Food security and Covid-19: averting a crisis of “biblical proportions”

24 Jun 2020

Focus

Content team

While social media is full of memes of people bemoaning their additional lockdown kilos, millions of South Africans are at risk of going hungry. The scale of the problem is daunting and requires a coordinated response from government, business and civil society.

 
 

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Covid-19 lockdowns across the world have unleashed a range of unintended consequences, sparking a global economic crisis that has magnified fault lines in society, particularly in developing nations already burdened by high levels of poverty and income disparity.
 
As the lockdowns continue, the situation is threatening to evolve from a public health emergency into a full-blown humanitarian crisis. Millions of people’s livelihoods have been disrupted, leaving those living from hand to mouth unable to feed themselves or their families. At the same time, disruptions to the increasingly global food value chain have exacerbated legacy problems with food security.  
The UN has warned that an additional 130 million people will be pushed to the brink of starvation by the end of 2020 as a result of the Covid-19 crisis. This will add to the 821 million people who already experienced food insecurity before the pandemic hit. 
 
While supply-side shocks will likely be transient in developed nations, with supply chains ramping up quickly once governments restart their economies, it is in poor and emerging economies where the greatest threat to human life lies. 
 
The UN World Food Programme's (WFP) Executive Director, David Beasley gave a dire warning in April, stating that the world stands on the brink of a hunger pandemic as it battles the Covid-19 pandemic: “There are no famines yet. But I must warn you that if we don’t prepare and act now – to secure access, avoid funding shortfalls and disruptions to trade – we could be facing multiple famines of biblical proportions within a short few months.”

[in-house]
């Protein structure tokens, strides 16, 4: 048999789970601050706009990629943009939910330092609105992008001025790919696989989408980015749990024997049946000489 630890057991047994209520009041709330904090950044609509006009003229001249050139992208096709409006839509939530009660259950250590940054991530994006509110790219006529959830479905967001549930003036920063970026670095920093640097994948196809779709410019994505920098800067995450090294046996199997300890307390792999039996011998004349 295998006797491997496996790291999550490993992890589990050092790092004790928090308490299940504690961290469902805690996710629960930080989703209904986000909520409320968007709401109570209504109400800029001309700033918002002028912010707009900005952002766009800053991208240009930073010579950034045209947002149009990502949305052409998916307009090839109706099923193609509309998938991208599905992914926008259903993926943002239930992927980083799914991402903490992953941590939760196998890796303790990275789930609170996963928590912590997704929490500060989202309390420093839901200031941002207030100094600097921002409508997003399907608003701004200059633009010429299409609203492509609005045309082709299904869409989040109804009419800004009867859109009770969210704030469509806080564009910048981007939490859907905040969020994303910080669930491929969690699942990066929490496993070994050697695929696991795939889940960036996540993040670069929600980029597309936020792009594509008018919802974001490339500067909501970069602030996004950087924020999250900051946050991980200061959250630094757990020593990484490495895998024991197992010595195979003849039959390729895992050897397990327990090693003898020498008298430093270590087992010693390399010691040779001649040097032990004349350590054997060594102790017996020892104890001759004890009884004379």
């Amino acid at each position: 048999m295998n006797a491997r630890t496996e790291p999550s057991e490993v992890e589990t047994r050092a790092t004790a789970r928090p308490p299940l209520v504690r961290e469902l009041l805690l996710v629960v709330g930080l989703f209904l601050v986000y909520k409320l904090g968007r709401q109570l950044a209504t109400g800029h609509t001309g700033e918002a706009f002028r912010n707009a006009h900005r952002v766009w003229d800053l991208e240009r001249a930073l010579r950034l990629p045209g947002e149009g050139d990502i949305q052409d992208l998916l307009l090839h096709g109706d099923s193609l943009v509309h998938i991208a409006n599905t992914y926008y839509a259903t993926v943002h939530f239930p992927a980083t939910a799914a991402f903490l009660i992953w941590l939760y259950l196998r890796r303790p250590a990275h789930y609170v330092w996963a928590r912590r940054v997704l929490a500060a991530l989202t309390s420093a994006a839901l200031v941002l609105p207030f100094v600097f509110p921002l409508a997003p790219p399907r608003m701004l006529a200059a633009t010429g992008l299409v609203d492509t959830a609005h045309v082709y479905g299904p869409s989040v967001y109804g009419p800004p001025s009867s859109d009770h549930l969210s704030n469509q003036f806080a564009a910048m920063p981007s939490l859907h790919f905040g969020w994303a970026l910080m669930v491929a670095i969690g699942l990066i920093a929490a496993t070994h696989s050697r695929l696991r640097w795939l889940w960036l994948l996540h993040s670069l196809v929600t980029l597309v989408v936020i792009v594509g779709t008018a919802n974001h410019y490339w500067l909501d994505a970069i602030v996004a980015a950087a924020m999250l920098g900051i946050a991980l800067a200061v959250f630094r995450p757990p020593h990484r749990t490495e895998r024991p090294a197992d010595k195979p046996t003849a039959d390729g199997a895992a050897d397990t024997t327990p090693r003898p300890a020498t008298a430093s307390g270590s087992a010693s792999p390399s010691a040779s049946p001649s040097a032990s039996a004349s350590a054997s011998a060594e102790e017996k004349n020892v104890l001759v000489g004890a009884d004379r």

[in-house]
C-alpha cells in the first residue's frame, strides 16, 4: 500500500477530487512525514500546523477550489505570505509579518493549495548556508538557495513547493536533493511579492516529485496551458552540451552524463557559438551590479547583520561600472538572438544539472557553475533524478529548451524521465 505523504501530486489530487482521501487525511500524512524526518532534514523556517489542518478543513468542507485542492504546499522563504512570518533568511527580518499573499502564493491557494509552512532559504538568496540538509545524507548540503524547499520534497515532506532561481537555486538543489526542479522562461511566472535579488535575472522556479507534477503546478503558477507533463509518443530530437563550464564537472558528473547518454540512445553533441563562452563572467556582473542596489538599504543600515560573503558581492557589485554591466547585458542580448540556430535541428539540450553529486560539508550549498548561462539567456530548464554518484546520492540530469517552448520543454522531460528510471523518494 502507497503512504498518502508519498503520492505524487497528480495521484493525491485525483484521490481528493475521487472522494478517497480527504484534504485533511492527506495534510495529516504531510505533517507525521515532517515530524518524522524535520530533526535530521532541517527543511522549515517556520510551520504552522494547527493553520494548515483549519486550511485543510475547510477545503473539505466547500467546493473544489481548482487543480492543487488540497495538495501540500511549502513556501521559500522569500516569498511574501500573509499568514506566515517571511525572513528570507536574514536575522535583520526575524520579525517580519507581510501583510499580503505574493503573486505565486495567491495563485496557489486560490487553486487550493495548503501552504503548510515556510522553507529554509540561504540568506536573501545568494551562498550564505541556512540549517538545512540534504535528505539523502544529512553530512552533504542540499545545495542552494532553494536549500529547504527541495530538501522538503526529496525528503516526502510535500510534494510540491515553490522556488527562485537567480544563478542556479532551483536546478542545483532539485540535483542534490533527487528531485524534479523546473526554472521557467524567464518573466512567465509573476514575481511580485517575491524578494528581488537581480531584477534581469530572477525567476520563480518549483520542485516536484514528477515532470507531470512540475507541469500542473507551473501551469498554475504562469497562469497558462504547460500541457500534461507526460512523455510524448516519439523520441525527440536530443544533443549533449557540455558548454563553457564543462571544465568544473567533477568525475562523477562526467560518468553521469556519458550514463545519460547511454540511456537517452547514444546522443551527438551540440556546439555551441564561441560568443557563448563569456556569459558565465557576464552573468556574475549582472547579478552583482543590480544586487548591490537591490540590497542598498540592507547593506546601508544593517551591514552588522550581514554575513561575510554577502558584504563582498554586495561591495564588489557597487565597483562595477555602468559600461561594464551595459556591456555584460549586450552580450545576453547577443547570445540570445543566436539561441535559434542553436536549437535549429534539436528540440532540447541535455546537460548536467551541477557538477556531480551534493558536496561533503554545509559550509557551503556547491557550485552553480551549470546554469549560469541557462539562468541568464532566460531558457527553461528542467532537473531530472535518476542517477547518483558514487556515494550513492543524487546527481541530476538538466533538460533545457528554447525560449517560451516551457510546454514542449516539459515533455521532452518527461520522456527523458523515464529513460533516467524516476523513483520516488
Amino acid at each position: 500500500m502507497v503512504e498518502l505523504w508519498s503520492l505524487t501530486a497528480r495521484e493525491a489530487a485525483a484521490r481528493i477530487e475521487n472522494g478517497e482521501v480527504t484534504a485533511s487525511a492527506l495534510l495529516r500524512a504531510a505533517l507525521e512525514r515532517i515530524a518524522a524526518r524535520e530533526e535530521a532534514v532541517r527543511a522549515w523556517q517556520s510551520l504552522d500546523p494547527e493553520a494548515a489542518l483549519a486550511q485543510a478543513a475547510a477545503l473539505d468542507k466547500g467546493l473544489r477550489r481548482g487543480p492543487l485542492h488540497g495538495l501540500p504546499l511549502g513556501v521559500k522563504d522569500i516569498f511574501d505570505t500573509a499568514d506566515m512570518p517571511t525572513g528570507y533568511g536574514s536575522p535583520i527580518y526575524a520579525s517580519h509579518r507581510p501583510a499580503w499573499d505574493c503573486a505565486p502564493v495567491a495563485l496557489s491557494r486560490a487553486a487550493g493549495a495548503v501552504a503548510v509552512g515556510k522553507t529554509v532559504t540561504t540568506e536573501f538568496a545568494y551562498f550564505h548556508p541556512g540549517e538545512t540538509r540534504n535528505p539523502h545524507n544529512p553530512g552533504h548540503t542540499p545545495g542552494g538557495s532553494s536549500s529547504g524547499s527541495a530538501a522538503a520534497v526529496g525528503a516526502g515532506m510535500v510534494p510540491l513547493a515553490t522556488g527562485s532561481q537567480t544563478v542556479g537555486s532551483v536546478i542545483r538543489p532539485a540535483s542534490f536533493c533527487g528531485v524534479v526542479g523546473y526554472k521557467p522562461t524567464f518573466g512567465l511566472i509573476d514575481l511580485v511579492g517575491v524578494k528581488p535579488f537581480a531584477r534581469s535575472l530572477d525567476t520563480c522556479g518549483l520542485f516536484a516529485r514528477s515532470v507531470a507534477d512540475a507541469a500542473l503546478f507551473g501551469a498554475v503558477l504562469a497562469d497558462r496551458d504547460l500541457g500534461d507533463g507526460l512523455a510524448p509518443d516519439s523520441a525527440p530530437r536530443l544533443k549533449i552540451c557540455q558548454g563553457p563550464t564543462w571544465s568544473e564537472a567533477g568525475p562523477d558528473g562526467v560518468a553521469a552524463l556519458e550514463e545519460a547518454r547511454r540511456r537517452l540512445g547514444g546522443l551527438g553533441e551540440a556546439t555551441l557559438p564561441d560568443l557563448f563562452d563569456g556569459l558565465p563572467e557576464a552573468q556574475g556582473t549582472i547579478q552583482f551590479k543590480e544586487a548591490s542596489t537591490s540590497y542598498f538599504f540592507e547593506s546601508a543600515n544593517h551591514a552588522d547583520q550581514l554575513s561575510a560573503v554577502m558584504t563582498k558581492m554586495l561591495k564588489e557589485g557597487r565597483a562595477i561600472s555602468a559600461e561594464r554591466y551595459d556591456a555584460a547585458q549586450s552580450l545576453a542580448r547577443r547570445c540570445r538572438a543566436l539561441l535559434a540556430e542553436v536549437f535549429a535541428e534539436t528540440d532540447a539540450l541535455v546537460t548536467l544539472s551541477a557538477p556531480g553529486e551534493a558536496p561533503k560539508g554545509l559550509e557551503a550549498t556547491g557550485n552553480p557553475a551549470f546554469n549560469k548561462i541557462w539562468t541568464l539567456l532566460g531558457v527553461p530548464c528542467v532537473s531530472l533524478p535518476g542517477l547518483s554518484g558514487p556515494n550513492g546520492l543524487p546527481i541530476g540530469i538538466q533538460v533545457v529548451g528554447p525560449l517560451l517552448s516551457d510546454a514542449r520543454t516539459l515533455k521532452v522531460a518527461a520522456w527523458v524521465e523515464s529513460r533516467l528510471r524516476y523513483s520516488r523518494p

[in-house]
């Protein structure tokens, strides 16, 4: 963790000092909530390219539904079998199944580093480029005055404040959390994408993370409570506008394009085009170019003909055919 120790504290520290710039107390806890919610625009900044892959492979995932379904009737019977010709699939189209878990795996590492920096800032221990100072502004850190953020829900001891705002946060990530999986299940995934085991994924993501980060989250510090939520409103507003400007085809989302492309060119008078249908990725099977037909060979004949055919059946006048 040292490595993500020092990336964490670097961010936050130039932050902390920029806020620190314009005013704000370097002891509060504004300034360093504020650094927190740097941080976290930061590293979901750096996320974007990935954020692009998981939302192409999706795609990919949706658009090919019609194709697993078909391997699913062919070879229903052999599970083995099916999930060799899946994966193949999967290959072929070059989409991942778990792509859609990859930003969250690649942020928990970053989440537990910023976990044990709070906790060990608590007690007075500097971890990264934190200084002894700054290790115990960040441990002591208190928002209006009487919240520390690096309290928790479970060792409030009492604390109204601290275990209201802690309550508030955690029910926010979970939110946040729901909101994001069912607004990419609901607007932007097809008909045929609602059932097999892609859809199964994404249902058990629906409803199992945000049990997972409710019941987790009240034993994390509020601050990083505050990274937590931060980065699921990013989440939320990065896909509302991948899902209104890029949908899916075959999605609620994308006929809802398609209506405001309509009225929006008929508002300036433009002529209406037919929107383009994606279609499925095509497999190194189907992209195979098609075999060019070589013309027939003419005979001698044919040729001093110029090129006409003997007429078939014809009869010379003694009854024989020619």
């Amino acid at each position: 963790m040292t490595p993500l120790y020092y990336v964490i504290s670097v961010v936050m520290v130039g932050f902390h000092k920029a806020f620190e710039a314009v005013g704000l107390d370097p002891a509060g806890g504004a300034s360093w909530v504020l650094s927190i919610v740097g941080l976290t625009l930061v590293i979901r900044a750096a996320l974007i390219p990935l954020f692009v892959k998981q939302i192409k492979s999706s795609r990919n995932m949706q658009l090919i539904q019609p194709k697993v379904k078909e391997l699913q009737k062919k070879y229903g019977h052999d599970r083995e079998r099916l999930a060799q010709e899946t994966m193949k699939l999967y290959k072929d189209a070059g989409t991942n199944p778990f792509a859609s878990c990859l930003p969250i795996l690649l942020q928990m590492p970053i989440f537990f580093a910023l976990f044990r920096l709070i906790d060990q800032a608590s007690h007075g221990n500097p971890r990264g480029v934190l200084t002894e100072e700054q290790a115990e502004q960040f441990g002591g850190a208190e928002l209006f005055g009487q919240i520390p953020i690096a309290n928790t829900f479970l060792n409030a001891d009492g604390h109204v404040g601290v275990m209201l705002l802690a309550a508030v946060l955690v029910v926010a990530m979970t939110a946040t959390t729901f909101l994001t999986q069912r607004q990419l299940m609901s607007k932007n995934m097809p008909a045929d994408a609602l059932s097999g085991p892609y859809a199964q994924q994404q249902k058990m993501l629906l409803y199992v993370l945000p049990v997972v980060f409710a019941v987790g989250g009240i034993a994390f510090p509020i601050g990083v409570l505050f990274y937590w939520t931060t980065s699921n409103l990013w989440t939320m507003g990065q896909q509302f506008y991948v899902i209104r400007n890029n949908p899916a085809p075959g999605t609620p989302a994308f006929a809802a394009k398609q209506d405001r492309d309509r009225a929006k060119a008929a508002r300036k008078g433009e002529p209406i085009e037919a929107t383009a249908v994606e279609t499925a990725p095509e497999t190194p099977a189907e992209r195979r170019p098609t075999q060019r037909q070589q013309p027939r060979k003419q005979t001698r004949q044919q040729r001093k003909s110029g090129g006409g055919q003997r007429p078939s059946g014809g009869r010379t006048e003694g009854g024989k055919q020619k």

821 million
people experiencing food insecurity pre Covid-19
130 million
additional people will go hungry because of Covid-19
Queues for food in townships outside Centurion
Queues of up to 4km long in the Centurion townships of Olievenhoutbosch and Mooiplaas as over thousands of residents stood in line for food parcels on 2 May. (Source: AFP)

The fields are full, but the plates are empty

In South Africa, the primary drivers of food insecurity are access and affordability associated with high levels of inequality and unemployment. The supply side, at least for now, is in good shape, with sufficient food available to sustain every household through domestic food production and imports.
 
This security of supply is a key factor in ensuring food availability, and according to Prof. Julian May, director of the Centre of Excellence in Food Security at the University of the Western Cape, the country has sufficient reserves. “Commercial and subsistence farmers have largely had success in bringing in harvests, with enough local crops available, such as maize, to avert a major supply crisis in the short term.”
 
Prof. Lise Korsten from the Department of Plant and Soil Sciences in the Faculty of Natural and Agricultural Sciences at the University of Pretoria and co-Director of the Centre of Excellence, explains that commercial farming operations were particularly resilient as lockdown restrictions went into effect.
 
“While large-scale production systems are complex, they are sophisticated, integrated and run on international food safety standards. This ensured that adopting Covid-19 requirements was easier to achieve due to existing systems such as hand washing and sanitiser stations, good personal hygiene practices and worker training that were already in place.  This somewhat prepared industry to meet Covid-19 operational requirements rapidly during the first week of lockdown.”
The scale and impact of the restrictions, however, caught many off-guard due to the sudden loss in the labour force and had a material impact on farm efficiency and the volumes harvested.
 
“Several agricultural sectors were mid-harvest when lockdown restrictions came into effect. This meant much of the seasonal labour force couldn't travel; and many farms had to rely on temporary untrained migrant workers during the peak harvesting period.”
 
Despite the challenges, Prof. Korsten says there is a remarkable story behind the food value chain's efforts to ensure the current harvest was collected with minimal wastage. “The industry largely met the increased demand caused by pre-lockdown stockpiling. And when this demand collapsed, the sector worked quickly to divert the surplus into the informal market and to donations.”